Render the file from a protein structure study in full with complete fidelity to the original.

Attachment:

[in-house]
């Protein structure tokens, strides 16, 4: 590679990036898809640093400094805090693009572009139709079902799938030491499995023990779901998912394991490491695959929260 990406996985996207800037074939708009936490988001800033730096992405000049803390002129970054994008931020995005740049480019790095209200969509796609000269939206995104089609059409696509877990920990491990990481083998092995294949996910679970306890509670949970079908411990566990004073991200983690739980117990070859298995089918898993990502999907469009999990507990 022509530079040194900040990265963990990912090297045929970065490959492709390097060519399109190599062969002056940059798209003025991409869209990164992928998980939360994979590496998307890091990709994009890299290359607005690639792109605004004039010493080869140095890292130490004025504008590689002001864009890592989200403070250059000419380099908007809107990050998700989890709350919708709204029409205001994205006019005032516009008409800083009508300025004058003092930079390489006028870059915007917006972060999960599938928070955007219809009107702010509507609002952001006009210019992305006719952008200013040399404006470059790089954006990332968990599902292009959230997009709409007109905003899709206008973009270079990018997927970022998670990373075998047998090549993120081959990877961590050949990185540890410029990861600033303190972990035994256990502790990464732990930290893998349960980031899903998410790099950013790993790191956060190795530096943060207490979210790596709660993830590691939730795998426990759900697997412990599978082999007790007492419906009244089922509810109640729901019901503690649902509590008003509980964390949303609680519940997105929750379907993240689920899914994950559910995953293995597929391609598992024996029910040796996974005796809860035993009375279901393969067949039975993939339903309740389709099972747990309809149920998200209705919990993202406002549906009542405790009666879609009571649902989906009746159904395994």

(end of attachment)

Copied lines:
[in-house]
């Protein structure tokens, strides 16, 4: 590679990036898809640093400094805090693009572009139709079902799938030491499995023990779901998912394991490491695959929260 990406996985996207800037074939708009936490988001800033730096992405000049803390002129970054994008931020995005740049480019790095209200969509796609000269939206995104089609059409696509877990920990491990990481083998092995294949996910679970306890509670949970079908411990566990004073991200983690739980117990070859298995089918898993990502999907469009999990507990 022509530079040194900040990265963990990912090297045929970065490959492709390097060519399109190599062969002056940059798209003025991409869209990164992928998980939360994979590496998307890091990709994009890299290359607005690639792109605004004039010493080869140095890292130490004025504008590689002001864009890592989200403070250059000419380099908007809107990050998700989890709350919708709204029409205001994205006019005032516009008409800083009508300025004058003092930079390489006028870059915007917006972060999960599938928070955007219809009107702010509507609002952001006009210019992305006719952008200013040399404006470059790089954006990332968990599902292009959230997009709409007109905003899709206008973009270079990018997927970022998670990373075998047998090549993120081959990877961590050949990185540890410029990861600033303190972990035994256990502790990464732990930290893998349960980031899903998410790099950013790993790191956060190795530096943060207490979210790596709660993830590691939730795998426990759900697997412990599978082999007790007492419906009244089922509810109640729901019901503690649902509590008003509980964390949303609680519940997105929750379907993240689920899914994950559910995953293995597929391609598992024996029910040796996974005796809860035993009375279901393969067949039975993939339903309740389709099972747990309809149920998200209705919990993202406002549906009542405790009666879609009571649902989906009746159904395994």